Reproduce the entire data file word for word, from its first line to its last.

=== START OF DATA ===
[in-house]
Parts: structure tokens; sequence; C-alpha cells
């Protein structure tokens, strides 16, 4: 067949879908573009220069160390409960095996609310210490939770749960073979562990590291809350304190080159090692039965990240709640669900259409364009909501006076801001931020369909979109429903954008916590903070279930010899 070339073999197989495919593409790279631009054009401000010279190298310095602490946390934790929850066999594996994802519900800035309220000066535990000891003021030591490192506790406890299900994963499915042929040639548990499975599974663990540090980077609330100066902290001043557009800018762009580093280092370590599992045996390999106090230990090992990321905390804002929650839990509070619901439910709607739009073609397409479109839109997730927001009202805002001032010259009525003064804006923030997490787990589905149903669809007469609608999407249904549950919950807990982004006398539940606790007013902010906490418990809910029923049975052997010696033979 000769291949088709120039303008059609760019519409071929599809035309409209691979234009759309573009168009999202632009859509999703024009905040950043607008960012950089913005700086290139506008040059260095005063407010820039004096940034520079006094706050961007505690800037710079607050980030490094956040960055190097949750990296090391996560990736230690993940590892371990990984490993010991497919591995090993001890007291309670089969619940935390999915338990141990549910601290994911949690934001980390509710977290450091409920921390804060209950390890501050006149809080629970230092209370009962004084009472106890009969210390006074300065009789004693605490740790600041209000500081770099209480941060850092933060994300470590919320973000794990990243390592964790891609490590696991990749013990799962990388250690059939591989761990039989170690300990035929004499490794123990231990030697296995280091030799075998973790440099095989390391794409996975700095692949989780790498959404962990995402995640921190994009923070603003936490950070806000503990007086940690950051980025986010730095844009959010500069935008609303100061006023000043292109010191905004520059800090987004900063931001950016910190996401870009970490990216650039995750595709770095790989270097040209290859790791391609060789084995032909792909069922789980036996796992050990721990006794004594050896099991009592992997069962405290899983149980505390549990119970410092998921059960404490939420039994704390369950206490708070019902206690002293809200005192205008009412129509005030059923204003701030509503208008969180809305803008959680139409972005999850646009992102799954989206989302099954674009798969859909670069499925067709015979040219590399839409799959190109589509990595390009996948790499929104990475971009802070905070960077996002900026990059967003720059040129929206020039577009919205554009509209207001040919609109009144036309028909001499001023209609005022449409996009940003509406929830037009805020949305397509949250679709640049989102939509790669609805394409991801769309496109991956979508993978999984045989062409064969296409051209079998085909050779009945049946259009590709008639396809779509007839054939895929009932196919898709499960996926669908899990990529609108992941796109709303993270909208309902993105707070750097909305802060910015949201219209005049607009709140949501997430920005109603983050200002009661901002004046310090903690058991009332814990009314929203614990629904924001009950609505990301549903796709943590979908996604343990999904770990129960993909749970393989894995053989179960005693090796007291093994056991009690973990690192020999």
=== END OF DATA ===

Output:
[in-house]
Parts: structure tokens; sequence; C-alpha cells
């Protein structure tokens, strides 16, 4: 067949879908573009220069160390409960095996609310210490939770749960073979562990590291809350304190080159090692039965990240709640669900259409364009909501006076801001931020369909979109429903954008916590903070279930010899 070339073999197989495919593409790279631009054009401000010279190298310095602490946390934790929850066999594996994802519900800035309220000066535990000891003021030591490192506790406890299900994963499915042929040639548990499975599974663990540090980077609330100066902290001043557009800018762009580093280092370590599992045996390999106090230990090992990321905390804002929650839990509070619901439910709607739009073609397409479109839109997730927001009202805002001032010259009525003064804006923030997490787990589905149903669809007469609608999407249904549950919950807990982004006398539940606790007013902010906490418990809910029923049975052997010696033979 000769291949088709120039303008059609760019519409071929599809035309409209691979234009759309573009168009999202632009859509999703024009905040950043607008960012950089913005700086290139506008040059260095005063407010820039004096940034520079006094706050961007505690800037710079607050980030490094956040960055190097949750990296090391996560990736230690993940590892371990990984490993010991497919591995090993001890007291309670089969619940935390999915338990141990549910601290994911949690934001980390509710977290450091409920921390804060209950390890501050006149809080629970230092209370009962004084009472106890009969210390006074300065009789004693605490740790600041209000500081770099209480941060850092933060994300470590919320973000794990990243390592964790891609490590696991990749013990799962990388250690059939591989761990039989170690300990035929004499490794123990231990030697296995280091030799075998973790440099095989390391794409996975700095692949989780790498959404962990995402995640921190994009923070603003936490950070806000503990007086940690950051980025986010730095844009959010500069935008609303100061006023000043292109010191905004520059800090987004900063931001950016910190996401870009970490990216650039995750595709770095790989270097040209290859790791391609060789084995032909792909069922789980036996796992050990721990006794004594050896099991009592992997069962405290899983149980505390549990119970410092998921059960404490939420039994704390369950206490708070019902206690002293809200005192205008009412129509005030059923204003701030509503208008969180809305803008959680139409972005999850646009992102799954989206989302099954674009798969859909670069499925067709015979040219590399839409799959190109589509990595390009996948790499929104990475971009802070905070960077996002900026990059967003720059040129929206020039577009919205554009509209207001040919609109009144036309028909001499001023209609005022449409996009940003509406929830037009805020949305397509949250679709640049989102939509790669609805394409991801769309496109991956979508993978999984045989062409064969296409051209079998085909050779009945049946259009590709008639396809779509007839054939895929009932196919898709499960996926669908899990990529609108992941796109709303993270909208309902993105707070750097909305802060910015949201219209005049607009709140949501997430920005109603983050200002009661901002004046310090903690058991009332814990009314929203614990629904924001009950609505990301549903796709943590979908996604343990999904770990129960993909749970393989894995053989179960005693090796007291093994056991009690973990690192020999």